Three Things: Manchester City vs. CSKA Moscow
MANCHESTER, England -- Three observations from Manchester City's 5-2 win over CSKA Moscow in the Champions League.
Rocket to Russia
Mission accomplished: Manuel Pellegrini was brought in to do what Roberto Mancini could not, as City made the knockout stages of the Champions League.
"Are you Norwich in disguise?" City fans asked of CSKA, and seven goals looked likely when City went 4-1 up in 51 minutes.
Sergio Aguero began the demolition job with two quickfire, quicksilver goals to become City's all-time leading scorer in European competition, with 11, and relegate Francis Lee down the list. With nine goals in six matches, he looks in the title-winning form of 2011-12.
The Argentinian's burgeoning partnership with Alvaro Negredo spells clear and present danger to opponents with a soft underbelly. Aguero set up his Spanish colleague's first, before Samir Nasri supplied a second. "The Beast," already a cult hero, grabbed a hat trick with a well-aimed header with the last action of the game.
Zoran Tosic, so briefly of Manchester United that City fans forgot to bait him, had committed the silly foul on David Silva that allowed Aguero to set up the rout from the spot in the third minute.
Mancini loyalists -- and there remain many at Eastlands -- could suggest that the Italian would have made short work of this group, too. He was never granted the ease that playing Viktoria Plzen and CSKA could allow.
City remain shaky at the back, and especially so when Vincent Kompany is sitting in the stands. CSKA scored twice, having never been really in the contest. Their goals were reminders of a vulnerability that might cost City when away goals come into play.
It remains a mark against Pellegrini that the telling match so far in Group D was the humiliation handed out by Bayern Munich on City territory. There is a chance for revenge on Dec. 10, but with both teams already through, they likely will field reserve lineups for what will be little but a glorified friendly.
That night suggested that City are well short of the continental class to go far in the competition, but at least they are now able to take their chance in the highest-grade club football in the world -- the last 16.
Uncharted territory, then. City have the firepower to trouble anyone, but they need to discover defensive solidity when February comes.
Getting the message?
"Say no to racism and enjoy tonight's match," a hopeful announcement was made. Once translated into Russian, the small pocket of visiting fans received it ironically.
Leonid Slutsky, a name to conjure with, had hardly offered a hand of sporting friendship when refusing to apologise for suggesting that Yaya Toure had exaggerated claims of monkey chants. According to CSKA, the English are making a mountain out of a molehill, because they are still bitter that Russia, and not England, will be hosting the 2018 World Cup.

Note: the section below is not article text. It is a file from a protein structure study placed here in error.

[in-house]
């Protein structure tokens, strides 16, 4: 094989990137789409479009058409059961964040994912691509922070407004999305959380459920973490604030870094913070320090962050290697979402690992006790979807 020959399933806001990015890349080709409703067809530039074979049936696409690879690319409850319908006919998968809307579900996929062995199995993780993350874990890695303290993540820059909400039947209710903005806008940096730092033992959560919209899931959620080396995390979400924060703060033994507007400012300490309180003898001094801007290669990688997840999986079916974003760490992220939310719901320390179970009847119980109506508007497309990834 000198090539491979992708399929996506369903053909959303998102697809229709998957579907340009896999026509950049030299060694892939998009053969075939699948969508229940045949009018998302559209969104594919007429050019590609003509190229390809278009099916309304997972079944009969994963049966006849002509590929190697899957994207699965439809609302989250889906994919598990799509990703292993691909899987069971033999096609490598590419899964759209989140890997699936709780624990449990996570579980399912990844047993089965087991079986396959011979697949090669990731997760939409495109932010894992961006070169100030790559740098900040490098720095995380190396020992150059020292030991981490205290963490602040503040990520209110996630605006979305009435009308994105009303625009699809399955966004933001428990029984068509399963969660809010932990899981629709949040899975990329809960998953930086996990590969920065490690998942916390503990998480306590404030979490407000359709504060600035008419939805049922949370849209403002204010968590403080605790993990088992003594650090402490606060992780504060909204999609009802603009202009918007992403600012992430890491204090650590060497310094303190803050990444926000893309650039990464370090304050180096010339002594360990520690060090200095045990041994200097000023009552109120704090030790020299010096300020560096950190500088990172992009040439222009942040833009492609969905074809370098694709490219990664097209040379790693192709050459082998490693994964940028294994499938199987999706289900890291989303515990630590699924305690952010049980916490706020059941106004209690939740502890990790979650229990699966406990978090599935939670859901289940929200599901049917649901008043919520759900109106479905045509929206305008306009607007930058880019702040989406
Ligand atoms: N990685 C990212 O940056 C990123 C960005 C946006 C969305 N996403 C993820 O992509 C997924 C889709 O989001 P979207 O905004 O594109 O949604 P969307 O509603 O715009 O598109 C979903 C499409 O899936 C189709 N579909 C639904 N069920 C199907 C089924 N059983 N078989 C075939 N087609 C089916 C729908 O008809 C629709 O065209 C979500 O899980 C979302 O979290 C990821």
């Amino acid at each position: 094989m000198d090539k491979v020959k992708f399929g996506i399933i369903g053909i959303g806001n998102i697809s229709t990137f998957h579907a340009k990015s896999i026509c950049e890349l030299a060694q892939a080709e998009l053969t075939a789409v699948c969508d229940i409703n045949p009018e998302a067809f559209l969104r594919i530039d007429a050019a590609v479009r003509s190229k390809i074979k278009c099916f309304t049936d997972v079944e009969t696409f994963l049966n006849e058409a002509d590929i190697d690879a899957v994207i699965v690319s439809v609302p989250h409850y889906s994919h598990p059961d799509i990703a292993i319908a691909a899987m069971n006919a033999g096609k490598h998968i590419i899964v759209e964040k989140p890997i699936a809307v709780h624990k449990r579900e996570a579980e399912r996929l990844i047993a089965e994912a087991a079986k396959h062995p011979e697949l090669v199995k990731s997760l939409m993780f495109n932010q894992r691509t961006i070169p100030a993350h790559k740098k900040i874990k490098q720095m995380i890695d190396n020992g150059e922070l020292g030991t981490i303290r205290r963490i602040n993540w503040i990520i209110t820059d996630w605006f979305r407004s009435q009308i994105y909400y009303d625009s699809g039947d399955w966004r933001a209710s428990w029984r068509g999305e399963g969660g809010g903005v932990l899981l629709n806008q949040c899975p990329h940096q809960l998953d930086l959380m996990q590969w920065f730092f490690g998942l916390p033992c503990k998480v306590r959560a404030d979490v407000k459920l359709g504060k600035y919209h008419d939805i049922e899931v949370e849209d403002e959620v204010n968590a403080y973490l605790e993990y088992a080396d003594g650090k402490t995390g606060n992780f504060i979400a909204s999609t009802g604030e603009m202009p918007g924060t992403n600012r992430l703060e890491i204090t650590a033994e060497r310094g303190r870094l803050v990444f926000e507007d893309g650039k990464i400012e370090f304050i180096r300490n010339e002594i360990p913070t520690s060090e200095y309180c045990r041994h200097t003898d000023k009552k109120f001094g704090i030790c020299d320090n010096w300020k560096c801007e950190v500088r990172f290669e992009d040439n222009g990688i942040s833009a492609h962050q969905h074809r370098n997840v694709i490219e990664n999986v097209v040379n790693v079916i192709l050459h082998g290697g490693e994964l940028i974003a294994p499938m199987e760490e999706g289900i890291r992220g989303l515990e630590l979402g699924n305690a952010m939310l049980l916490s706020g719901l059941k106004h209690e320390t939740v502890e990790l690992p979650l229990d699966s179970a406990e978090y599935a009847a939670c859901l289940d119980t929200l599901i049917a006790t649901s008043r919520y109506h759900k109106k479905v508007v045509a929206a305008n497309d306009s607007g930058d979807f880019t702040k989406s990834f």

If lessons are to be learned from this affair, it is that racism is not taken remotely seriously in Russia. UEFA -- and indeed FIFA -- have plenty of educating to do to stop the problem scarring their competitions.
When CSKA's fans began the game with a throaty chant, they were instantly drowned out by City's Toure anthem. Nevertheless, they were a rowdy bunch, as suggested by Easyjet having to redirect their Sunday flight to Copenhagen to eject seven drunk and disorderly hoolies.
City's fans taunted them with a Sloop John B chant to suggest that their Russian visitors knew that they were "racist b---ards." This was not particularly helpful in keeping bad blood at bay, and a shirtless mob were soon responding with some rather forceful hand salutes.
This was not a night blessed with a white-hot European night atmosphere so CSKA's warrior words were frequently audible. Midway through the first half, Manchester police were called in to intervene, and a couple of fans were ejected. Local cops had engaged the use of Russian speakers to pick out those using inflammatory language.
As the game ebbed away as a contest, a flare kept them entertained and probably warmed up those who were still bare-chested.
Though Toure was often whistled and jeered, the monkey chants were thankfully not audibly imported to Manchester.
Huddled in an overcoat on the bench, Joe Hart looked as relaxed as he has been for most of the past 12 months. Pellegrini's ax actually may provide his frazzled mind with some rest.
In his stead was Costel Pantilimon, a towering 6-foot-8 Romanian whom City have not yet found a shirt to properly fit. CSKA's poor performance, like that of Norwich at the weekend, gave him little to do, but there were distinct signs that he does not deserve a safety kitemark himself.
When Tosic's free kick spun off the wall, Pantilimon was rather slow to claim the ball, his hand only getting the faintest of touches. It had to count as a flap, and was Hart-like in its dereliction of the basics of goalkeeping. His eyes did not appear to be on the ball, either. The self-styled Hart-Dog might have felt a flash of schadenfreude. When Pantilimon was banjaxed by Seydou Doumbia's drop of the shoulder for CSKA’s 45th-minute goal, he did himself few favours by being left on his backside. When Doumbia slotted in a penalty to reduce the deficit to 4-2, the stand-in was sent the wrong way, too.
Hart's hopes of returning to first-team action have hardly been helped by City playing two opponents who have been thoroughly outclassed. Sunderland away hardly looks a daunting prospect, even if City have lost there for the past three seasons.
England's keeper may be hoping to have his place back by the time Tottenham visit on Nov. 24, but a series of rather beatable opponents could well preclude him from that. How long Pellegrini's punishment lasts for that catalogue of errors is unknown, even if Pantilimon hardly is no long-term solution. He is not Diego Lopez to Hart's Iker Casillas.